How to Build Your First Surfboard
by Stephen Pirsch

HOME
Introduction
Design
Stands and Blocks
Shaping
Polystyrene
Epoxy
Glassing
Hot coat
Fins
Sanding
Art Work
Gloss Coat
Leash Plug
Books
Material Lists
Resin Amounts
Equipment List
Misconceptions
Tips
Sm Wave Design
Research
Videos
Helpful Links



This is your site. It is not biased by any direct advertising and no money is accepted for any links shown. It is made for you and supported by you.

PLEASE DONATE!

 

HALL OF FAME
~~~~~~~~~~~~~~~

Thanks to the users below for keeping this site alive and unbiased with their donations.

Mark Sadler
Kevin Kuzma
Mark Griffith
Kirra Oredson
Logan Leitch
Joyce Shingler
Alex Bayer
Greg Bayer
Ian Pirsch
David Shell
Fab Ordonez
Tom Walczewski
Anthony Rynicke
Peter Young
Lori Hartline
Terence Harper
Robert Campbell
Thomas Gustafson
Michael Filanowski
John Gaudette
Philip Meagher
Russell Simms
Randall Kirkpatrick
Calvin Arnold
Preston Renbarger
Mark Schreiter
Mike Sheldrake
Ritchie Ginther
George Young
Michael Simbulan
Bradley Saviello
Poolguy Network
Elan Yaari
Mathieu Corbeil
Sergey Terentev
Anthony Azcona
Hamish Eassie
David Merga
Spencer Ward
.


STANDS AND BLOCKS

Before shaping, surfboard stands are needed (see figures 5,6,7,8,).  If something similar to the figures is not made, regret is the likely result.  I recommend the stands in Figure 6  (the buckets can be moved and re-leveled anywhere and the blank can be placed rail up). The stands in Figure 8 are easier to make, and still allow for rail up work. It will help greatly to be able to move the blank outside.  Keep the pipe foam shown in the figures wrapped with masking tape (black pipe foam will stain white blank foam and glass job).  Note that 1/2" pipe foam refers to the foam thickness, not the diameter of the pipe it is made for.  Buy foam that is made for at least 1" pipe.  Level the racks periodically by putting the torpedo level across the tops.  Figure 6 can be made stiffer by wedging scrap surfboard foam, wood or, bricks between the stand wood and the side of the bucket. Note: If you think that building racks is too much trouble, and you have not bought any materials, you should stop the surfboard project now. 

Most of the time and money spent now will not have to be repeated on following boards.  Most of the stand and block materials can be found in construction site trash piles.  Even if a  power sander or power planer is available, the following blocks or something very similar will be needed. 

See www.harborfreight.com for inexpensive tools. Even though it is possible to make a good surfboard with no power tools, I recommend you at least have a drill, preferably with 2 handles (screw on side handle), with variable speed between 2000 and 3000 rpm.

Make 1-10"x4.5"x1" wood block and screw #16 floor sanding paper to it as shown in Figure 9.  #12,or #16,or #20 is available at many floor sanding machine rental companies. Many of the processes that follow assume you have #16 grit). If you have to choose between #12 and #20 get the #12. It will make it much easier to get the crust off the blank.  Another alternative is to order 1-9" #16 sanding disk from www.fiberglasssupply.com and screw it to an 8" block in place of the 10" above.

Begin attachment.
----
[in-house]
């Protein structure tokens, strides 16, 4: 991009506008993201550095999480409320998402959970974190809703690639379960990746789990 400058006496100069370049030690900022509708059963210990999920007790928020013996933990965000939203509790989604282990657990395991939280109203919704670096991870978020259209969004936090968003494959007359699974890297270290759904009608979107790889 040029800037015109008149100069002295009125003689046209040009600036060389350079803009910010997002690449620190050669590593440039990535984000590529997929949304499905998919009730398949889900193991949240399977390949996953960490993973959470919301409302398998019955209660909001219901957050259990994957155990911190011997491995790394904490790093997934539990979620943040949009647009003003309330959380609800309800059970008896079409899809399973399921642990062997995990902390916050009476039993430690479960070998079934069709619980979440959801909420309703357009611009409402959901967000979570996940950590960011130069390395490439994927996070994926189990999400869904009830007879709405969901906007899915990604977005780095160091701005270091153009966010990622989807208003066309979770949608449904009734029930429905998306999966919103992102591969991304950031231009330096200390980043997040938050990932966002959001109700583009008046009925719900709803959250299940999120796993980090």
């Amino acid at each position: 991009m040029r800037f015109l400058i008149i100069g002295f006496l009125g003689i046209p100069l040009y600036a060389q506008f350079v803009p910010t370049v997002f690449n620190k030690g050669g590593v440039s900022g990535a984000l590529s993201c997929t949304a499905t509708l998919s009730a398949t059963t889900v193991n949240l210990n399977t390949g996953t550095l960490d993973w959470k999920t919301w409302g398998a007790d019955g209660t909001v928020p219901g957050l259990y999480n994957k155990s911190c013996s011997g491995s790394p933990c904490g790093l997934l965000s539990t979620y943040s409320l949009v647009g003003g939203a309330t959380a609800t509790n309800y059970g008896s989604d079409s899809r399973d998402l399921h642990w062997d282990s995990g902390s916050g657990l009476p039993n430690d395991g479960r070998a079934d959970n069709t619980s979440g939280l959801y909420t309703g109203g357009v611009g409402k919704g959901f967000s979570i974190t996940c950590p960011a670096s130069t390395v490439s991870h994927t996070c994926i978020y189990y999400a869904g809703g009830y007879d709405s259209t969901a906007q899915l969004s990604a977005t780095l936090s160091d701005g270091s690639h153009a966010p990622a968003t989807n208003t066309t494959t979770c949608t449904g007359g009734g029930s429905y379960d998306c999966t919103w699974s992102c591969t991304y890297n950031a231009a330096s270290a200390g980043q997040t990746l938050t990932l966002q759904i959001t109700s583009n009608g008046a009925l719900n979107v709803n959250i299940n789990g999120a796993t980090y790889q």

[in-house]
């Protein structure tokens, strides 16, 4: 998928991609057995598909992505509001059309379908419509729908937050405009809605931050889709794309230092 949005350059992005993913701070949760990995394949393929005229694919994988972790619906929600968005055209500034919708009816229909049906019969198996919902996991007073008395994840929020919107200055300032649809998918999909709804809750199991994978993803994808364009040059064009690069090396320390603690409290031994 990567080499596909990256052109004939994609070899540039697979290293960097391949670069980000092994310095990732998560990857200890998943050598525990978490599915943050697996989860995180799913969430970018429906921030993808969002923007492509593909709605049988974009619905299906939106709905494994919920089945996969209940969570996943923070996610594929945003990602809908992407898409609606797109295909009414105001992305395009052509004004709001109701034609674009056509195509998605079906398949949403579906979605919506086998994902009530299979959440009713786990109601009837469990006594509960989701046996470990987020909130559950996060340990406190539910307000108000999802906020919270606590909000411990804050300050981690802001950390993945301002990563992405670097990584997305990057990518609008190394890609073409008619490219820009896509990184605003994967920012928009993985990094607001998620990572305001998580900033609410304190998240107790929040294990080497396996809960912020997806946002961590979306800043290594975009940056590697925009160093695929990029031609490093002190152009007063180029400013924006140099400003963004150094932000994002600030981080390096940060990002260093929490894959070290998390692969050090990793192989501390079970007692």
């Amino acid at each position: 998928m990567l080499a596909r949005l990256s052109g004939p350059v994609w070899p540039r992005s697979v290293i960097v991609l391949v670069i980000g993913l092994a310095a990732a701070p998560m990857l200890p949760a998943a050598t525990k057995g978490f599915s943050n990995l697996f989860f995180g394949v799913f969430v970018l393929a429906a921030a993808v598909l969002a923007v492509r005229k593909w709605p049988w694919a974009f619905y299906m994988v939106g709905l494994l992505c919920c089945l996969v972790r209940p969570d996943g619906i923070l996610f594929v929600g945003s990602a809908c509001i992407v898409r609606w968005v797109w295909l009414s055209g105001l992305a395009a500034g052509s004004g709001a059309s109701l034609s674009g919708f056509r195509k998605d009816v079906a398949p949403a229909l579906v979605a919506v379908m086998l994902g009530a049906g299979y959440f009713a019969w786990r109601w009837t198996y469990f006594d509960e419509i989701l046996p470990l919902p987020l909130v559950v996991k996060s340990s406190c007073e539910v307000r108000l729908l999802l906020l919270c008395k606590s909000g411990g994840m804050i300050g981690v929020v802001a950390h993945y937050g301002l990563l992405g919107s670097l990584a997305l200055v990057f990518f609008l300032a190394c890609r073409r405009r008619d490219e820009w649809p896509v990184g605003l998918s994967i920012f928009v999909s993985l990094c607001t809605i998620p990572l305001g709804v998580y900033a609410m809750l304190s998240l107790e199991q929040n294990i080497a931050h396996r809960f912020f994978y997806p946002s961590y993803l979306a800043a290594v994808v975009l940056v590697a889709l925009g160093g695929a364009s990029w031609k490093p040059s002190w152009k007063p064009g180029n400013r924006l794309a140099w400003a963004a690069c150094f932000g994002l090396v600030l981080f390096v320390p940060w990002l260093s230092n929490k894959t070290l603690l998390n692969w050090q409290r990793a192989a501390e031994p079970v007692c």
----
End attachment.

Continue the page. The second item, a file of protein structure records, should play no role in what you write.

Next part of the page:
Also make 1-10"x3.5"x1" wood block and cover as in Figure 9 with #50 Belt sanding paper etc.

Finally make 1-26"x3.5"x1" wood block and cover as in Figure 9 with #50 belt sanding paper etc   It is especially important that this block be very straight and flat (not warped). These sizes don't have to be exact but try to use the listed grits (#16,#50).

Figure 5


Figure 6

Figure 6  Note:   3&7/8" gap above is foam to foam.  Wood to wood is 4&7/8".  A 2x4 is actually 1&5/8" thick.  Stands are 5 - 2x4's wide at widest point.  The gap can be adjusted for thin blanks by using another layer of foam, or using 2 - 1" x 4" spacers in place of the 2 - 2" x 4".  Do not try to screw through two or three 2x4's - screw them one at a time, or drill them first.

Figure 7

Figure 7  Note:   This stand works better if you leave the lid off the top bucket and wrap pipe foam completely around the top edge.   Cut 3" wide (adjust for your board thickness) and 7" long slits longwise from top edge to center of bucket (round the corners, and the bottom).  These slits and the top of the bucket can be covered with one continuous piece of pipe foam taped in place.  Tape two extra layers of pipe foam over the bottom of each bucket cut to prevent denting the blank edge.   Put sand etc. in the bottom of the bucket.  This will allow the board to be placed rail up for sanding etc. If the floor or ground that the buckets are sitting on is not level, level the buckets by simply wedging something underneath the buckets (cardboard etc.).  See Figure 8.

Figure 8

       


Figure 9

 

[Next]

 
2003 by Stephen Pirsch, All Rights Reserved.

Site Meter